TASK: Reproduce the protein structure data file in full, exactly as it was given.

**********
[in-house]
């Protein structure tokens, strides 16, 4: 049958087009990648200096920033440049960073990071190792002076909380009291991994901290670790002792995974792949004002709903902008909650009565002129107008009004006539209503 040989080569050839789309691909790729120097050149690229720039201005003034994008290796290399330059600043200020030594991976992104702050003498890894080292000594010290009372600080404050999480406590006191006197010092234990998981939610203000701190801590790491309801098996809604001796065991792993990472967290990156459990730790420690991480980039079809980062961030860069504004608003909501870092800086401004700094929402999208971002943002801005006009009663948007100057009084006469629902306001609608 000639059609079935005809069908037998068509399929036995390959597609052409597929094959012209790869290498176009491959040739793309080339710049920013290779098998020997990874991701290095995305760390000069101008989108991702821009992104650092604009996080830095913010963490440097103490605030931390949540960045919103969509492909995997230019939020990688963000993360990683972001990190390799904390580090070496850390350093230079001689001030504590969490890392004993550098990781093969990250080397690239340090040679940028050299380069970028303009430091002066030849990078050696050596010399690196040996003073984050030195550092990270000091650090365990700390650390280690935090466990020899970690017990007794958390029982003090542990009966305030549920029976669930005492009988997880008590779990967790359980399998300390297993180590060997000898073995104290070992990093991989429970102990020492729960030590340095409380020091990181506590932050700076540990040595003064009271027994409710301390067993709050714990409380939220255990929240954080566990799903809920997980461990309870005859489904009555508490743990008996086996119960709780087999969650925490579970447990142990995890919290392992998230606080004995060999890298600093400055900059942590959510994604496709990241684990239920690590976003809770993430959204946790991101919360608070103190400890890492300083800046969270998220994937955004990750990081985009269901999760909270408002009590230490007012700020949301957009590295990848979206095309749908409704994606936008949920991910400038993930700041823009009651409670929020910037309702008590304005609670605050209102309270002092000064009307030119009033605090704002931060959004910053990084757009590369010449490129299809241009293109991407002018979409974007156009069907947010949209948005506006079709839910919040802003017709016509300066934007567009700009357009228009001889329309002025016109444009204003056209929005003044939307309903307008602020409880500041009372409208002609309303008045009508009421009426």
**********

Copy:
[in-house]
């Protein structure tokens, strides 16, 4: 049958087009990648200096920033440049960073990071190792002076909380009291991994901290670790002792995974792949004002709903902008909650009565002129107008009004006539209503 040989080569050839789309691909790729120097050149690229720039201005003034994008290796290399330059600043200020030594991976992104702050003498890894080292000594010290009372600080404050999480406590006191006197010092234990998981939610203000701190801590790491309801098996809604001796065991792993990472967290990156459990730790420690991480980039079809980062961030860069504004608003909501870092800086401004700094929402999208971002943002801005006009009663948007100057009084006469629902306001609608 000639059609079935005809069908037998068509399929036995390959597609052409597929094959012209790869290498176009491959040739793309080339710049920013290779098998020997990874991701290095995305760390000069101008989108991702821009992104650092604009996080830095913010963490440097103490605030931390949540960045919103969509492909995997230019939020990688963000993360990683972001990190390799904390580090070496850390350093230079001689001030504590969490890392004993550098990781093969990250080397690239340090040679940028050299380069970028303009430091002066030849990078050696050596010399690196040996003073984050030195550092990270000091650090365990700390650390280690935090466990020899970690017990007794958390029982003090542990009966305030549920029976669930005492009988997880008590779990967790359980399998300390297993180590060997000898073995104290070992990093991989429970102990020492729960030590340095409380020091990181506590932050700076540990040595003064009271027994409710301390067993709050714990409380939220255990929240954080566990799903809920997980461990309870005859489904009555508490743990008996086996119960709780087999969650925490579970447990142990995890919290392992998230606080004995060999890298600093400055900059942590959510994604496709990241684990239920690590976003809770993430959204946790991101919360608070103190400890890492300083800046969270998220994937955004990750990081985009269901999760909270408002009590230490007012700020949301957009590295990848979206095309749908409704994606936008949920991910400038993930700041823009009651409670929020910037309702008590304005609670605050209102309270002092000064009307030119009033605090704002931060959004910053990084757009590369010449490129299809241009293109991407002018979409974007156009069907947010949209948005506006079709839910919040802003017709016509300066934007567009700009357009228009001889329309002025016109444009204003056209929005003044939307309903307008602020409880500041009372409208002609309303008045009508009421009426």